A year ago, I made the decision to launch Sacred Language Communications. I didn’t put “marketing” in my company name then, and ever since I have tried (not as successfully as I’d like) to avoid using the term.
Marketing as a concept for faith communities, I believe, is largely dead. Buried initially by the introduction of social media—which exposed to all how little marketers can really influence people’s habits. And increasingly buried by a return to sanity—at the end of the day, it’s your ability to connect to the people you serve that makes the difference.
Traditionally, people talked about doing this work as “marketing.” I prefer to talk about “communications.” The term is clunky, to be sure. Maybe I’ll invent a better word or phrase someday. But until then, there’s value in using this longer, five syllable term for the work we do. It describes a dialogue, a discussion–not a one-way funnel of information trying to convince people to join something.
A recent event demonstrates the difference between marketing and communications very well.
Cantor’s Lesson: Be Real
If you follow politics, you no doubt heard about Eric Cantor’s defeat to a relatively unknown challenger in the recent primary. Of all the bluster and verbiage that has come from this election, Matt Bai of the Washington Postsaw past the obscure to the obvious. And his observation applies to more than politicians.
“I can tell you this: Cantor didn’t lose because his opponent, who was backed by radio hosts and tea party activists, articulated some brilliant distillation of conservative thought. Brat struck me, when we spoke, as affable and well intended but nowhere near fluent in the complexities of policy or government…. But, hey, at least Dave Brat talks like an actual person and engages in something resembling an actual conversation. There’s not a lot of that going on in the hallways of the U.S. Capitol.”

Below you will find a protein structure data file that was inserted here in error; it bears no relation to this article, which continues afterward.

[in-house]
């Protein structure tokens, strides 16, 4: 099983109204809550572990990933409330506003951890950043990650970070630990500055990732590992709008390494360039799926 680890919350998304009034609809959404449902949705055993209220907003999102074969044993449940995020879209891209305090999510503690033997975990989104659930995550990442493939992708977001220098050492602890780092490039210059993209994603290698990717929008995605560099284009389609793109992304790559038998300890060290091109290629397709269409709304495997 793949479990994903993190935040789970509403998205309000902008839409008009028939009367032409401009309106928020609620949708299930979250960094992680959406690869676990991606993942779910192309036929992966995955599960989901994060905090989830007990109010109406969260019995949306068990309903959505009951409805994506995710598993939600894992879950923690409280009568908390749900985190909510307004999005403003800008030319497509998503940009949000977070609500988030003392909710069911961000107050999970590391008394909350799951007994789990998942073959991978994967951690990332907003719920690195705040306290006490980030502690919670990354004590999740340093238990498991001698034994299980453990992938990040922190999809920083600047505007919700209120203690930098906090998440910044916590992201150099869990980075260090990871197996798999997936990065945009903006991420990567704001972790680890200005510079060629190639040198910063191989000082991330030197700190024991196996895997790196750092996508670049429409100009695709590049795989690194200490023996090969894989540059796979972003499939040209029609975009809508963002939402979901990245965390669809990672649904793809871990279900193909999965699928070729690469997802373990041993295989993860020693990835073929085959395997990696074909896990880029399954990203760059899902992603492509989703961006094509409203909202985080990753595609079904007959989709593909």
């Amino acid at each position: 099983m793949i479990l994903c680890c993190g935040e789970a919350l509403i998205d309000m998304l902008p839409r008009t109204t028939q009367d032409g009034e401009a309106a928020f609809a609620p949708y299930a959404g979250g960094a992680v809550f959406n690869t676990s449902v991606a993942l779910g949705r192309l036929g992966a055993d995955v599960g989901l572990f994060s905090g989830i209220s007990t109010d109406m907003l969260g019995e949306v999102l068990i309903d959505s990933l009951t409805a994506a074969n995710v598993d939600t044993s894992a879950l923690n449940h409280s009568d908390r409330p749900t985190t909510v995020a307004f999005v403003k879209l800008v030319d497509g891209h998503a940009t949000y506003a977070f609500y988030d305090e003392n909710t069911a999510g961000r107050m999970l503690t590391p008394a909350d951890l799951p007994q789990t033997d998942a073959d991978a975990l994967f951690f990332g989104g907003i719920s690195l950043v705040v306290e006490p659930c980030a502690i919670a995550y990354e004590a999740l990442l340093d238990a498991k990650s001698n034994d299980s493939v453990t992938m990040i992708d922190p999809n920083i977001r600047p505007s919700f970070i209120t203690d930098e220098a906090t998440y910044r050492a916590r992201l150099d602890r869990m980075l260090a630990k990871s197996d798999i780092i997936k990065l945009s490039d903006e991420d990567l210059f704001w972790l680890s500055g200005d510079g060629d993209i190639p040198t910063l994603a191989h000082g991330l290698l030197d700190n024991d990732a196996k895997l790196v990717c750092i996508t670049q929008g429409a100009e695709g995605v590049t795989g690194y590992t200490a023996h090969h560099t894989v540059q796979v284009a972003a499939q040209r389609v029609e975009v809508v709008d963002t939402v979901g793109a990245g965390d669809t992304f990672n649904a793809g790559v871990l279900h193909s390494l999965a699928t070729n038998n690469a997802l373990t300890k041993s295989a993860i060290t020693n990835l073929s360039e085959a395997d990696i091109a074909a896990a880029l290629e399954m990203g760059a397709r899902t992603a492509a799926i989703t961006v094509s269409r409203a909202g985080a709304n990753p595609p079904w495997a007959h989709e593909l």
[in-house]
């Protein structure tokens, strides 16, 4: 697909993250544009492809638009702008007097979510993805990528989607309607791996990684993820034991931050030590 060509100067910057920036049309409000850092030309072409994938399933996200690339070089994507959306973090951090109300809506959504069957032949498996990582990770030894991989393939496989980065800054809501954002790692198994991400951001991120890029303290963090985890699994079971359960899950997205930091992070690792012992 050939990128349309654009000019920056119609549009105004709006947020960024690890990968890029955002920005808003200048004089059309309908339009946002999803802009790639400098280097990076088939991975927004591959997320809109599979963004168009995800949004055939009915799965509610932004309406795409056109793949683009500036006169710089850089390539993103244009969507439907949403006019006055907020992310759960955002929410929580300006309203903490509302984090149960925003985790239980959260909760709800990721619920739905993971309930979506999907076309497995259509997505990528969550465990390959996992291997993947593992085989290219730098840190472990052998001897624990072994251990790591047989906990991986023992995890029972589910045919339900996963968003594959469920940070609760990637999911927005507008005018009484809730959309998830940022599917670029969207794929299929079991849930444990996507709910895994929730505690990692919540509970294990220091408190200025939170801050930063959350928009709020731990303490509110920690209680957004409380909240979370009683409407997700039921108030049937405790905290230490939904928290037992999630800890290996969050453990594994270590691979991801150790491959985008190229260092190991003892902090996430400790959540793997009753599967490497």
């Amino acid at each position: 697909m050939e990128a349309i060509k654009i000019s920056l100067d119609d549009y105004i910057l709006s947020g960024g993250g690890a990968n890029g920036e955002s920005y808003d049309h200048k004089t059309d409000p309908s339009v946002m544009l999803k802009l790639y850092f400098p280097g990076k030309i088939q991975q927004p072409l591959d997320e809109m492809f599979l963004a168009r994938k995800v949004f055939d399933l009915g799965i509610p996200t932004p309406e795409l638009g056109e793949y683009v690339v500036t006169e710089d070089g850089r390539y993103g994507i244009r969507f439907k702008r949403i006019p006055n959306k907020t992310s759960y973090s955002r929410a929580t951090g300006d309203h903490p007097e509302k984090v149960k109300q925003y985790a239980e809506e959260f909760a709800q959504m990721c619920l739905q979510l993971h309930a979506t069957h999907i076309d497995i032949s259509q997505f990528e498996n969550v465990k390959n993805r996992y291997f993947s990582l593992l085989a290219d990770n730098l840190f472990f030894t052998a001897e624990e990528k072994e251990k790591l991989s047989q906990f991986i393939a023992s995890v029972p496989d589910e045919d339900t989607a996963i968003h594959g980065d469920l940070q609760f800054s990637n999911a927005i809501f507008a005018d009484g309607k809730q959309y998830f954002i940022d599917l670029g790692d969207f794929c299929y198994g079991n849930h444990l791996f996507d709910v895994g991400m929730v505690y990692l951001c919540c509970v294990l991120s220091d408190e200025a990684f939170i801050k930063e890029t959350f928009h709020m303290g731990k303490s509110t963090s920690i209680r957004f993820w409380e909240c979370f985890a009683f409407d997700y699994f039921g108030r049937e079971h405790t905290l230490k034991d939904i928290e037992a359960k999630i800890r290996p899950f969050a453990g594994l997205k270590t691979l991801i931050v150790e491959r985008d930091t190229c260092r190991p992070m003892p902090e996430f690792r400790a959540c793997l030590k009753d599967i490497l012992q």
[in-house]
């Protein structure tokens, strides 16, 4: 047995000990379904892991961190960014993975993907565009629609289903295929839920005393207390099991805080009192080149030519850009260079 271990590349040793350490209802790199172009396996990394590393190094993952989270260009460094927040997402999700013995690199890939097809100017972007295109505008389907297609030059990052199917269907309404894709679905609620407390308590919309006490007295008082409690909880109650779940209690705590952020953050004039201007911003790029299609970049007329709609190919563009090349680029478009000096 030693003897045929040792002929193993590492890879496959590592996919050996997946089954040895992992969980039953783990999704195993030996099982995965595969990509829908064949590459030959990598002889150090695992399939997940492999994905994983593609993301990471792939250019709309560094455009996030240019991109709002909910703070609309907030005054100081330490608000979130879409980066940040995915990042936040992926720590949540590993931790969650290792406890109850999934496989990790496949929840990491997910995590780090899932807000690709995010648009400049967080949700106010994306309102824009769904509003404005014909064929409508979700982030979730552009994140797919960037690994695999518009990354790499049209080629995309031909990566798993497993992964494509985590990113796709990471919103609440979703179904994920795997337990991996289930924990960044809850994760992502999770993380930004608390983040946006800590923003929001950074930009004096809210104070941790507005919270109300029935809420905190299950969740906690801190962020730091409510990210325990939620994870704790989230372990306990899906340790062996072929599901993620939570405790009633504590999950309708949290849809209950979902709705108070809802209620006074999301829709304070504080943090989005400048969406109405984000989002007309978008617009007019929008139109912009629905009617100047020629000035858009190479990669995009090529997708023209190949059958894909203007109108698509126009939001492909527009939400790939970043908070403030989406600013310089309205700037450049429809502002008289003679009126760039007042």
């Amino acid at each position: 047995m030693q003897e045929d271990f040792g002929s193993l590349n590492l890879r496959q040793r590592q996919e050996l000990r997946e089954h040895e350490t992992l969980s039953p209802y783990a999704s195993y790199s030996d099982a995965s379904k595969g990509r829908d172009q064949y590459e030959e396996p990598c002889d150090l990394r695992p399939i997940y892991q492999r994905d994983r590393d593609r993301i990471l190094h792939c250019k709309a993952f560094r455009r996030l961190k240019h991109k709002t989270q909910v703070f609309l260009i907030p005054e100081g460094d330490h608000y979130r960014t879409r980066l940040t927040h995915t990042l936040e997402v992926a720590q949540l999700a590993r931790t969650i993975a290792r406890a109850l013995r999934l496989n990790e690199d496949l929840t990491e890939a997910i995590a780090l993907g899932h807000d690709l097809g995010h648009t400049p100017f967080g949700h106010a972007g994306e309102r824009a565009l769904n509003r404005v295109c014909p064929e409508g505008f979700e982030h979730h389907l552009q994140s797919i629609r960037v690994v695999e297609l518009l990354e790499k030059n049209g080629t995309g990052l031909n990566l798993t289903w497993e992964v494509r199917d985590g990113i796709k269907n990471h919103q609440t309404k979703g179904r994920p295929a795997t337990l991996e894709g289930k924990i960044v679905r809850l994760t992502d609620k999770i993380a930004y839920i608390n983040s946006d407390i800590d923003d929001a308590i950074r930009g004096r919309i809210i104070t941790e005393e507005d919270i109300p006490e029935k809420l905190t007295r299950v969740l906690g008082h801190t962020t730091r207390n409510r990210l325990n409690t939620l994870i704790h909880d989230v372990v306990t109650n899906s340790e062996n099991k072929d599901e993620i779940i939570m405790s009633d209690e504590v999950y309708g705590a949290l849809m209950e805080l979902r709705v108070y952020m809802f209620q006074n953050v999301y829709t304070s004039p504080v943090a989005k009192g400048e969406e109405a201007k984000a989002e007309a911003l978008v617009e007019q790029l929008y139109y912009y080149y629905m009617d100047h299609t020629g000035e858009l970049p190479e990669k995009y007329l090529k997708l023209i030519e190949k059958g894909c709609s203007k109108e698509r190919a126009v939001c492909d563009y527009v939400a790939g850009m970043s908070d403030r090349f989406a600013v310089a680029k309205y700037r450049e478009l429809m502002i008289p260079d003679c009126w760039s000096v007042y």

And there’s not a lot of actual conversation going on in church-speak or church-marketing, either.
In this work that we are engaged, listening trumps everything. Listening to those in your community. Listening to those you hope to reach. And only after listening, do you talk. Not in the puffery of marketing lingo, nor the obscurity of theological lingo, but in the language of the community you leave.
Data-Crunching: Stay Real
Many, sensing the communications break-downs that are occurring in our world, aim their ire at the tools. So anti-technology people have enjoyed something of a renaissance in our age, blaming the tools for the breakdowns that we see.
But the frustration is misplaced. The tools are just that—tools. And generally speaking, people who excel in communicating in their communities will do well across the spectrum of communication tools. Unfortunately, because modern tools—social media, e-newsletters, and related technologies—allow us to not guess, but know exactly, how well our communications are, many use the raw data they provide (click rates, open rates, Likes, Follows, etc.) to measure goals and punish people who can’t “produce the numbers.”
But data—for all that it shows us about how people react—is not a tool for punishing people. It’s a tool for learning. “OK, this doesn’t resonate with people. Why?” And the discussion goes on from there.
Data should keep your language and motivations “real,” not become a tool for judging people’s performance.
Marketing isn’t a four-letter word. You need to carry out campaigns, organize events, recruit volunteers, etc.
But don’t mistake this work for communications—listening to, learning about, and talking with those you serve and work with.
This is communications.
Sacred Language Communications works with you to advance your communications efforts in order to strengthen your existing community, and grow it for the future. Feel free to call us at 540-498-5994, or write us at firstname.lastname@example.org